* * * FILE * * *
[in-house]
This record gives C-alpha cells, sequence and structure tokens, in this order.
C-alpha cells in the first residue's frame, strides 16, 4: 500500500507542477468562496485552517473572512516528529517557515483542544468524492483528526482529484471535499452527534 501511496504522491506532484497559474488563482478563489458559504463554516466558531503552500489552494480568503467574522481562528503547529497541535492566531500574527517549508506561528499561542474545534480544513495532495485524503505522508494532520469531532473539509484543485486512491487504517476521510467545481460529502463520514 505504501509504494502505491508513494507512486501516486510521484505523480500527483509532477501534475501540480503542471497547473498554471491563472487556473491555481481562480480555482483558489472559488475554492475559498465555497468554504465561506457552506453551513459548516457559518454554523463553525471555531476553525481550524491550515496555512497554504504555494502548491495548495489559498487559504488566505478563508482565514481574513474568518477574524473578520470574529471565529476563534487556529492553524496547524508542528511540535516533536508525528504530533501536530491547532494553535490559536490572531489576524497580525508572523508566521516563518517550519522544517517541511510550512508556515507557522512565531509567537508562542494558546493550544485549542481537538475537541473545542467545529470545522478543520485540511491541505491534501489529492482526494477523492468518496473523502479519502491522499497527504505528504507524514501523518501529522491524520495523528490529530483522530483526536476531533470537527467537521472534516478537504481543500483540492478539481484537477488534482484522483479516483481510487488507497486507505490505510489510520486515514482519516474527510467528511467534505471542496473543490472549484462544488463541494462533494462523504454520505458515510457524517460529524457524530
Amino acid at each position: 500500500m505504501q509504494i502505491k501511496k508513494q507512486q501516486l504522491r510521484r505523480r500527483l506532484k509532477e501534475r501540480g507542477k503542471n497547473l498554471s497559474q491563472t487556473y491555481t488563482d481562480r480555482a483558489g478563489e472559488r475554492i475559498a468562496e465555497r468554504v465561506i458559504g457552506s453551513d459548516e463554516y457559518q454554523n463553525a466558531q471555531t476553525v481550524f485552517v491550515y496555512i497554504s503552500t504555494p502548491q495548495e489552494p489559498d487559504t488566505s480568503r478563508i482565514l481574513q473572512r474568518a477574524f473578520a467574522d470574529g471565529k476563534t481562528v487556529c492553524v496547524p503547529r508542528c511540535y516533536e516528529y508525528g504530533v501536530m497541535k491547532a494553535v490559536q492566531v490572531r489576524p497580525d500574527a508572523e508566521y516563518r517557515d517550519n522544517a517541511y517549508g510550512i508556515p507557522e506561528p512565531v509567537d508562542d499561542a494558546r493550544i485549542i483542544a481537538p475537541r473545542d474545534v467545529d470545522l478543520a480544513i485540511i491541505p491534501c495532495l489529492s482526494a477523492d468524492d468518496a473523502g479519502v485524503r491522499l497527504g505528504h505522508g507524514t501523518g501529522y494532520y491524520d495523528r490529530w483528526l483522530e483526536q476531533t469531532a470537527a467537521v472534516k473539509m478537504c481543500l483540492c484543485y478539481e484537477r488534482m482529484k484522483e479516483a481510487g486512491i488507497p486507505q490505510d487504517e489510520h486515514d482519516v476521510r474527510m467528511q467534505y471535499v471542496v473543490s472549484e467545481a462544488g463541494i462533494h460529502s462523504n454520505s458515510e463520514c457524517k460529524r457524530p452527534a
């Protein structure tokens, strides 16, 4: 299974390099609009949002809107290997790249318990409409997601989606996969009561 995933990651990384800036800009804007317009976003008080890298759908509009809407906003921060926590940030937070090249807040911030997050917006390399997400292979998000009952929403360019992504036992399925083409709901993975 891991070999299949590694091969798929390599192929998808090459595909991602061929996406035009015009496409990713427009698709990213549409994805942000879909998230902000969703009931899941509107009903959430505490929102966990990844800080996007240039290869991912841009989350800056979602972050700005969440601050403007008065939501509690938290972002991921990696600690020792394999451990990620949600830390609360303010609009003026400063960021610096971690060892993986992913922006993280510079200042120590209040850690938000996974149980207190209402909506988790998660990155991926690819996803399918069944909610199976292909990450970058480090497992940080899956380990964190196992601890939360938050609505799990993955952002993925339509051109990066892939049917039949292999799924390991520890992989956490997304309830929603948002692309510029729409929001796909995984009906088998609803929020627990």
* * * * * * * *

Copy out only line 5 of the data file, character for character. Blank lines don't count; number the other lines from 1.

């Protein structure tokens, strides 16, 4: 299974390099609009949002809107290997790249318990409409997601989606996969009561 995933990651990384800036800009804007317009976003008080890298759908509009809407906003921060926590940030937070090249807040911030997050917006390399997400292979998000009952929403360019992504036992399925083409709901993975 891991070999299949590694091969798929390599192929998808090459595909991602061929996406035009015009496409990713427009698709990213549409994805942000879909998230902000969703009931899941509107009903959430505490929102966990990844800080996007240039290869991912841009989350800056979602972050700005969440601050403007008065939501509690938290972002991921990696600690020792394999451990990620949600830390609360303010609009003026400063960021610096971690060892993986992913922006993280510079200042120590209040850690938000996974149980207190209402909506988790998660990155991926690819996803399918069944909610199976292909990450970058480090497992940080899956380990964190196992601890939360938050609505799990993955952002993925339509051109990066892939049917039949292999799924390991520890992989956490997304309830929603948002692309510029729409929001796909995984009906088998609803929020627990």